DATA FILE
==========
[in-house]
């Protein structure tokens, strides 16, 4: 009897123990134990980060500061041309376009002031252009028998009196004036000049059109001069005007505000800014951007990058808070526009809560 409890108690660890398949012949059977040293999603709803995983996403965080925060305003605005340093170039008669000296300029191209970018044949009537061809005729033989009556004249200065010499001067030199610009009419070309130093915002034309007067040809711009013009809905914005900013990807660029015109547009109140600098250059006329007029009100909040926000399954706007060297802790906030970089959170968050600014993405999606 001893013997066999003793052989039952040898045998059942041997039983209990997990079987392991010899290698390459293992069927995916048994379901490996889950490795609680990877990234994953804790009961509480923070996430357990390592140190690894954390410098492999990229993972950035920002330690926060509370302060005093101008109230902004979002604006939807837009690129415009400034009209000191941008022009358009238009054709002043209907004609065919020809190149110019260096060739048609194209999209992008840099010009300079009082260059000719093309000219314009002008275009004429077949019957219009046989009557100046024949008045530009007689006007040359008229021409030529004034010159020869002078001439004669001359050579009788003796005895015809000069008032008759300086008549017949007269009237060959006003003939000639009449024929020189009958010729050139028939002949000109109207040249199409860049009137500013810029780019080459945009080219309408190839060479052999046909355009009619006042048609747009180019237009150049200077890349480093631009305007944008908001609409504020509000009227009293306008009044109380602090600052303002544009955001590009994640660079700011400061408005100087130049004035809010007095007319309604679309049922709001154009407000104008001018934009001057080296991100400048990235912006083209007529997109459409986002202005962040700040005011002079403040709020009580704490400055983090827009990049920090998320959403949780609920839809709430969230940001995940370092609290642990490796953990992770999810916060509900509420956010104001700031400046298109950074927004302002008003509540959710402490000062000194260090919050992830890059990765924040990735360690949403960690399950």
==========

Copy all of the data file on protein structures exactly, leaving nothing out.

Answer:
[in-house]
């Protein structure tokens, strides 16, 4: 009897123990134990980060500061041309376009002031252009028998009196004036000049059109001069005007505000800014951007990058808070526009809560 409890108690660890398949012949059977040293999603709803995983996403965080925060305003605005340093170039008669000296300029191209970018044949009537061809005729033989009556004249200065010499001067030199610009009419070309130093915002034309007067040809711009013009809905914005900013990807660029015109547009109140600098250059006329007029009100909040926000399954706007060297802790906030970089959170968050600014993405999606 001893013997066999003793052989039952040898045998059942041997039983209990997990079987392991010899290698390459293992069927995916048994379901490996889950490795609680990877990234994953804790009961509480923070996430357990390592140190690894954390410098492999990229993972950035920002330690926060509370302060005093101008109230902004979002604006939807837009690129415009400034009209000191941008022009358009238009054709002043209907004609065919020809190149110019260096060739048609194209999209992008840099010009300079009082260059000719093309000219314009002008275009004429077949019957219009046989009557100046024949008045530009007689006007040359008229021409030529004034010159020869002078001439004669001359050579009788003796005895015809000069008032008759300086008549017949007269009237060959006003003939000639009449024929020189009958010729050139028939002949000109109207040249199409860049009137500013810029780019080459945009080219309408190839060479052999046909355009009619006042048609747009180019237009150049200077890349480093631009305007944008908001609409504020509000009227009293306008009044109380602090600052303002544009955001590009994640660079700011400061408005100087130049004035809010007095007319309604679309049922709001154009407000104008001018934009001057080296991100400048990235912006083209007529997109459409986002202005962040700040005011002079403040709020009580704490400055983090827009990049920090998320959403949780609920839809709430969230940001995940370092609290642990490796953990992770999810916060509900509420956010104001700031400046298109950074927004302002008003509540959710402490000062000194260090919050992830890059990765924040990735360690949403960690399950």